Let’s face it: many business users would prefer to use a nice GUI when analyzing their data, rather than having to write code. KNIME is an open-source data analytics platform where end users can do just that – that is, build an analytic workflow using a GUI. In this article, we will look at an example of how to use KNIME to analyze open-source heart disease data.
The open-source data used in the example that follows was obtained from the University of California Irvine Machine Learning Repository and can be downloaded here: http://archive.ics.uci.edu/ml/machine-learning-databases/heart-disease/ . (We will use the processed Switzerland, Cleveland, and VA data sets and the reprocessed Hungarian data set).
NOTE: The authors of the databases have requested that any publications resulting from the use of the data include the names of the principal investigator responsible for the collection of the data at each institution. They would be:
This data was collected from 920 cardiac patients; 294 were from the Hungarian Institute of Cardiology, 123 were from the University Hospitals in Zurich and Basel, Switzerland, 200 were from the V.A. Medical Center in Long Beach, California, and 303 were from the Cleveland Clinic in Ohio. The combined data set includes 725 men and 193 women; the ages of the patients ranged from 28-77 years. Each patient was classified according to severity of heart disease:
For reference, here is a table of the different variables in our data set:
age of patient
gender of patient (1 = male, 0 = female)
type of chest pain experienced by patient (1 = typical angina, 2 = atypical angina, 3 = non-anginal pain, 4 = asymptomatic)
resting blood pressure (mmHg)
serum cholesterol (mg/dl)
fasting blood sugar > 120 mg/dl? 1 = true, 0 = false
resting ECG results (0 = normal, 1 = ST-T wave abnormality, 2 = probable or definite left ventricular hypertrophy according to Estes’ Criteria)
maximum heart rate
exercise-induced angina (1 = yes, 0 = no)
ST depression (a measurement on the patient's ECG readout) induced by exercise relative to rest
slope of peak exercise ST segment (a measurement on the patient's ECG readout; 1 = positive slope, 2 = flat, 3 = negative slope)
number of major vessels colored by fluoroscopy (0-3)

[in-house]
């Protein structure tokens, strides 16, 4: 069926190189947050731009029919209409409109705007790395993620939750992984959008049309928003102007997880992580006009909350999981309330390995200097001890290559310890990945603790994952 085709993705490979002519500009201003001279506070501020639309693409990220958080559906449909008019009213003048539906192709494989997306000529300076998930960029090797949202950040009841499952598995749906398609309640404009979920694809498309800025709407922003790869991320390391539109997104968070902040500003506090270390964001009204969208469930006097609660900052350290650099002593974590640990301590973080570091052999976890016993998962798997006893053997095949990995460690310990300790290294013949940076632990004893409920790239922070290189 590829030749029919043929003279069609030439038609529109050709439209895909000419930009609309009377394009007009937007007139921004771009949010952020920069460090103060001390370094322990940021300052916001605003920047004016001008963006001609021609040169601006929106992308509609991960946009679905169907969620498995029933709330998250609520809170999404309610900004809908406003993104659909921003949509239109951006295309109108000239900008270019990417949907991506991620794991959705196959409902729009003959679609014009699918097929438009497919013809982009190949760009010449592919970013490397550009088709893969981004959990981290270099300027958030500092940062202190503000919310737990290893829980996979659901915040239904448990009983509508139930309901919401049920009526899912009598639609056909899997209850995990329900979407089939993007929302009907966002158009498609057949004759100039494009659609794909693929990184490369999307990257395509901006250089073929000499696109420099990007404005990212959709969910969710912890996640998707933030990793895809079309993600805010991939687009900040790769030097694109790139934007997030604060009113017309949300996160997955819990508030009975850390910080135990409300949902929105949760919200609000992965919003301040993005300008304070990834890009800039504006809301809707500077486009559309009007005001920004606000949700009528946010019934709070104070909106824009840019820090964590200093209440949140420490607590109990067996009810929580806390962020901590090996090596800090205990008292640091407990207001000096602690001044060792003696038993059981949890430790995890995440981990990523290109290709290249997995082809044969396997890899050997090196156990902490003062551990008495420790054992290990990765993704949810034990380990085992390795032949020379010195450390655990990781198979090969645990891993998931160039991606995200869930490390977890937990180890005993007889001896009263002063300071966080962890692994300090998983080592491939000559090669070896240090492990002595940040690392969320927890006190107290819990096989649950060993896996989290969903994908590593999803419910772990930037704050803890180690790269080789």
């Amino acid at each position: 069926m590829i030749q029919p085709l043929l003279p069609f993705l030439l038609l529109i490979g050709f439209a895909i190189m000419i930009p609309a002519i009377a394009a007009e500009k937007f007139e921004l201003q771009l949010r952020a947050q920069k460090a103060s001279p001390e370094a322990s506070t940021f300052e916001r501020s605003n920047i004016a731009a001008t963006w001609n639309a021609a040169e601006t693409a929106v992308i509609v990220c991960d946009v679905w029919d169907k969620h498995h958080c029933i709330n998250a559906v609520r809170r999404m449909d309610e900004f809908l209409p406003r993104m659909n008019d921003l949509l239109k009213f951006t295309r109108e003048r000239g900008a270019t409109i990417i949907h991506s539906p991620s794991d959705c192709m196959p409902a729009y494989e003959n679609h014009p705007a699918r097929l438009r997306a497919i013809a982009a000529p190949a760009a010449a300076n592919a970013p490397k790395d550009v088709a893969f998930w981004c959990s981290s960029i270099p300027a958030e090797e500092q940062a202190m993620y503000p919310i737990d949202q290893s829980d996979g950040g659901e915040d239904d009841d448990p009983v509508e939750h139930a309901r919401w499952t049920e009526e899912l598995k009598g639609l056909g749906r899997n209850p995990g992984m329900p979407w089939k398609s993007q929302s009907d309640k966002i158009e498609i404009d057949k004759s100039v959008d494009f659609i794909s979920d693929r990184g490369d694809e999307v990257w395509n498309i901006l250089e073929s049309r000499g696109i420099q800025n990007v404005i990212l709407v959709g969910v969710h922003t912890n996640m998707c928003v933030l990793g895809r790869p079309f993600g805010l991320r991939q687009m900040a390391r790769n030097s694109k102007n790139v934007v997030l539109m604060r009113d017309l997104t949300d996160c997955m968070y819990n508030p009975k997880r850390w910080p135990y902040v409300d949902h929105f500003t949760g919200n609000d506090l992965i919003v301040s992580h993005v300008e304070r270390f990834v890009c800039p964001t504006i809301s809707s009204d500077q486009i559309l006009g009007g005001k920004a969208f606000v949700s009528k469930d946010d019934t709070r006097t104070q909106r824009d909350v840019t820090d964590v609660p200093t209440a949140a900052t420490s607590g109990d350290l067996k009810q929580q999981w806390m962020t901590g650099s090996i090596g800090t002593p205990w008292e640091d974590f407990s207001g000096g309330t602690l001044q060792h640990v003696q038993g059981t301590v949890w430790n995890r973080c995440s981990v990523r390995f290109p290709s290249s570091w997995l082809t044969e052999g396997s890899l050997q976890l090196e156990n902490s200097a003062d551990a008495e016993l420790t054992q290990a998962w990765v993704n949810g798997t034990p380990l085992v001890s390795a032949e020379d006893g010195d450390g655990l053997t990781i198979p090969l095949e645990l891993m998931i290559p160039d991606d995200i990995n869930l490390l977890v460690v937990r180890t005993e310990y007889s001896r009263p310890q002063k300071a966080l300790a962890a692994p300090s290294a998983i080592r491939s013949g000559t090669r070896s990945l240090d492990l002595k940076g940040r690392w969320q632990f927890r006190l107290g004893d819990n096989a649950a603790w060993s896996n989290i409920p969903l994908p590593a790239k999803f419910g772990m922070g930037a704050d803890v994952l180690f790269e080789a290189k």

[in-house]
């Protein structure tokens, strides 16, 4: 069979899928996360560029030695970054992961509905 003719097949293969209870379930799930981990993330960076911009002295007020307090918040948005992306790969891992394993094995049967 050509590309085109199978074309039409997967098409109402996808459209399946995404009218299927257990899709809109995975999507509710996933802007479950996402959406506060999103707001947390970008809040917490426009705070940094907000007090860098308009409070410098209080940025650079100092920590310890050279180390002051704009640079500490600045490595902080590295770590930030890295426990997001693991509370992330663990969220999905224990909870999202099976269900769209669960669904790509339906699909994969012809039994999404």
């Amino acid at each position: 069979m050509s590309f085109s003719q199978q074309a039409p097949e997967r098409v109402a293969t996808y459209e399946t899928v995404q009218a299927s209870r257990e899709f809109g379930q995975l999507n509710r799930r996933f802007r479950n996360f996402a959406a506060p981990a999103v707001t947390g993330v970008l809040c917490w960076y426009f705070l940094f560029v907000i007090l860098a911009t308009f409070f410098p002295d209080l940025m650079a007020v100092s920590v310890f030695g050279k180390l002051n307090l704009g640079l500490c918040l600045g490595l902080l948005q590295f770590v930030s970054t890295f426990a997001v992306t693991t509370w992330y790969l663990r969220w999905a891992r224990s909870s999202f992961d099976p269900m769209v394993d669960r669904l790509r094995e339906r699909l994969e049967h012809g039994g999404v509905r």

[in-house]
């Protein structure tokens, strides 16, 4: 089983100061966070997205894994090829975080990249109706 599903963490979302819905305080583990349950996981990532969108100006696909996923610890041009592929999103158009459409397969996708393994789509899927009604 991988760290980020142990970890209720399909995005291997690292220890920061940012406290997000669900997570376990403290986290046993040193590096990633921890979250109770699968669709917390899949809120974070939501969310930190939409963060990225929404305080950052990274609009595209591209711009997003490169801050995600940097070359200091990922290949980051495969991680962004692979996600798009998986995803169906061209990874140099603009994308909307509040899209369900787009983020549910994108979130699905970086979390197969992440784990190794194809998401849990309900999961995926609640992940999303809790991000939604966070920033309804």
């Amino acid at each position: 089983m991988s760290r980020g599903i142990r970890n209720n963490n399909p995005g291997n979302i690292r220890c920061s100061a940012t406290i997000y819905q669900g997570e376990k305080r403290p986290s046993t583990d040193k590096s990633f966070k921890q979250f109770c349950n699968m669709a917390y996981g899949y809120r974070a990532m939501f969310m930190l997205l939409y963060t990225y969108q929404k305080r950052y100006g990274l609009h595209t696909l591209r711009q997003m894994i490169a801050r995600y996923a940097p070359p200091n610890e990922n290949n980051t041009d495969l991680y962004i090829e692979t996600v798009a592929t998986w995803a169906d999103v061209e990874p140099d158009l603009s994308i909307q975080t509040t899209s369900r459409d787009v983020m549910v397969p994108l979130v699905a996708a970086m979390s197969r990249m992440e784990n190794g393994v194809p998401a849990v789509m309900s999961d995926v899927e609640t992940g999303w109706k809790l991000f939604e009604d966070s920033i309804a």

type of heart defect present (3 = normal, 6 = fixed defect, 7 = reversible defect)
severity of heart disease (0 = no disease, 1 = mild disease, 2 = moderate disease, 3 = acute disease, 4 = severe disease)
Some of these data sets contain the “?” symbol (without quotes) wherever there are missing values. For now, let's replace those with the value -9. Since these are small data sets, we can do this by opening our favorite text editor and running a "Find and Replace" on each of the input data sets.
Also, with the reprocessed Hungarian data set, it is recommended that you replace all the spaces between the values with commas.
It also helps if you get rid of the ".0"s (without quotes) in the Cleveland data set. (This is so that our input data is formatted consistently).
We’ll assume that, once we have preprocessed our data, we can hand it over to our DBA, who then loads it into a Teradata Aster table called [schema].heartdx_prelim. (To see an example of how to create a Teradata Aster table and load .csv data into it, please see Sentiment Analysis with Teradata Aster ).
Data Loading/Prep Work:
In this example, we will be using KNIME 3.2.1, which is licensed under the GNU General Public License, Version 3.
To begin, we open KNIME and create a new workflow. Here is what the KNIME screen looks like:
To create a new workflow, go to File > New…
In the dialog box that appears, select New KNIME Workflow > Next > Give your workflow a title in the “Name of the workflow to create” field > Click “Finish”. Our KNIME screen should now look like this:
We will now connect to the database where our data is stored, which, in this case, is a Teradata Aster database. In the Node Repository section on the bottom left side of the screen, select Database > Connector > Database Connector.
NOTE: Nodes can be selected either by double-clicking their name in the Node Repository panel or by dragging and dropping them to the grid panel in the center of the screen. Also, you can search for any node by using the Node Repository search window in the upper right corner of the Node Repository panel.
Now, right click the new Database Connector node and click “Configure,” as shown below:
In the dialog box that appears, fill out the following fields with the credentials of the database that we are connecting to:
NOTE: In the Database URL field, the value for <protocol> when connecting to a Teradata Aster database is jdbc:ncluster . Also, in order to connect KNIME to Aster, you will need to have the noarch-aster-jdbc-driver.jar file saved on your local system. Once you have downloaded this file, go to KNIME and select File > Preferences > KNIME > Databases > Add File > navigate to the location where you saved the noarch-aster-jdbc-driver.jar file. Select the .jar file, then click Open > OK.
When our node is configured, it will look like this (in the rectangle under the node, the middle circle is yellow, in case you have trouble seeing the color):
To execute the node and establish our database connection, either right click the node and select “Execute”, or left-click the node and press F7.
Now that we are connected to our database, we need KNIME to look at our specific table of interest, [schema].heartdx_prelim. For this, we can use a Database Reader node:
Our nodes should look like this:
Right click the Database Reader node and click “Configure.” Ok, so for this node, we are going to need to write some code, but don’t worry; this is the only code writing that we will do in this workflow.
In the dialog box that appears, write the following code in the SQL Statement panel:
DROP TABLE IF EXISTS [schema].knime_pract;
CREATE TABLE [schema].knime_pract
DISTRIBUTE BY HASH(age)
COMPRESS LOW AS (
(ROW_NUMBER() OVER (ORDER BY age)) AS rownum,
nullif (age, -9) AS age,
nullif (sex, '-9') AS gender,
nullif (chestpaintype, '-9') AS chestpaintype,
WHEN restbps IN (-9, 0) THEN null